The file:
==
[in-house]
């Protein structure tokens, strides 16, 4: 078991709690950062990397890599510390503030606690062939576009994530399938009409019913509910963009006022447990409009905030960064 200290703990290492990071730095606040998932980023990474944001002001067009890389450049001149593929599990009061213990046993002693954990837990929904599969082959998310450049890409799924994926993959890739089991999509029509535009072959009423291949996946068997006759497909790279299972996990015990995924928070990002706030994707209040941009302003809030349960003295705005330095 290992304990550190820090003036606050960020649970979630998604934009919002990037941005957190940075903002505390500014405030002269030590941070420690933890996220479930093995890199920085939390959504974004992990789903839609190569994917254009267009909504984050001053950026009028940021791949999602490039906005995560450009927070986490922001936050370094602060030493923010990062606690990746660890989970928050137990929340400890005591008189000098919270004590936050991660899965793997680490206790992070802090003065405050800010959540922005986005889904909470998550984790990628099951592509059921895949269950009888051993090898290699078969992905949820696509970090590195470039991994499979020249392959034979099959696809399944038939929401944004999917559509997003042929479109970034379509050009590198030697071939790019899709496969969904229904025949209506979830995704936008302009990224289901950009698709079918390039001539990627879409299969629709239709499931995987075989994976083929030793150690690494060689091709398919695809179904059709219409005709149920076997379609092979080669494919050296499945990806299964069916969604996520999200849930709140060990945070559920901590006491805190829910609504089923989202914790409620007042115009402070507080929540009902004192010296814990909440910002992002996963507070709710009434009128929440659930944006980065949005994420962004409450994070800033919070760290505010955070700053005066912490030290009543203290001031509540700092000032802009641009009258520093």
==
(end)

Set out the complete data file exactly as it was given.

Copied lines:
[in-house]
């Protein structure tokens, strides 16, 4: 078991709690950062990397890599510390503030606690062939576009994530399938009409019913509910963009006022447990409009905030960064 200290703990290492990071730095606040998932980023990474944001002001067009890389450049001149593929599990009061213990046993002693954990837990929904599969082959998310450049890409799924994926993959890739089991999509029509535009072959009423291949996946068997006759497909790279299972996990015990995924928070990002706030994707209040941009302003809030349960003295705005330095 290992304990550190820090003036606050960020649970979630998604934009919002990037941005957190940075903002505390500014405030002269030590941070420690933890996220479930093995890199920085939390959504974004992990789903839609190569994917254009267009909504984050001053950026009028940021791949999602490039906005995560450009927070986490922001936050370094602060030493923010990062606690990746660890989970928050137990929340400890005591008189000098919270004590936050991660899965793997680490206790992070802090003065405050800010959540922005986005889904909470998550984790990628099951592509059921895949269950009888051993090898290699078969992905949820696509970090590195470039991994499979020249392959034979099959696809399944038939929401944004999917559509997003042929479109970034379509050009590198030697071939790019899709496969969904229904025949209506979830995704936008302009990224289901950009698709079918390039001539990627879409299969629709239709499931995987075989994976083929030793150690690494060689091709398919695809179904059709219409005709149920076997379609092979080669494919050296499945990806299964069916969604996520999200849930709140060990945070559920901590006491805190829910609504089923989202914790409620007042115009402070507080929540009902004192010296814990909440910002992002996963507070709710009434009128929440659930944006980065949005994420962004409450994070800033919070760290505010955070700053005066912490030290009543203290001031509540700092000032802009641009009258520093």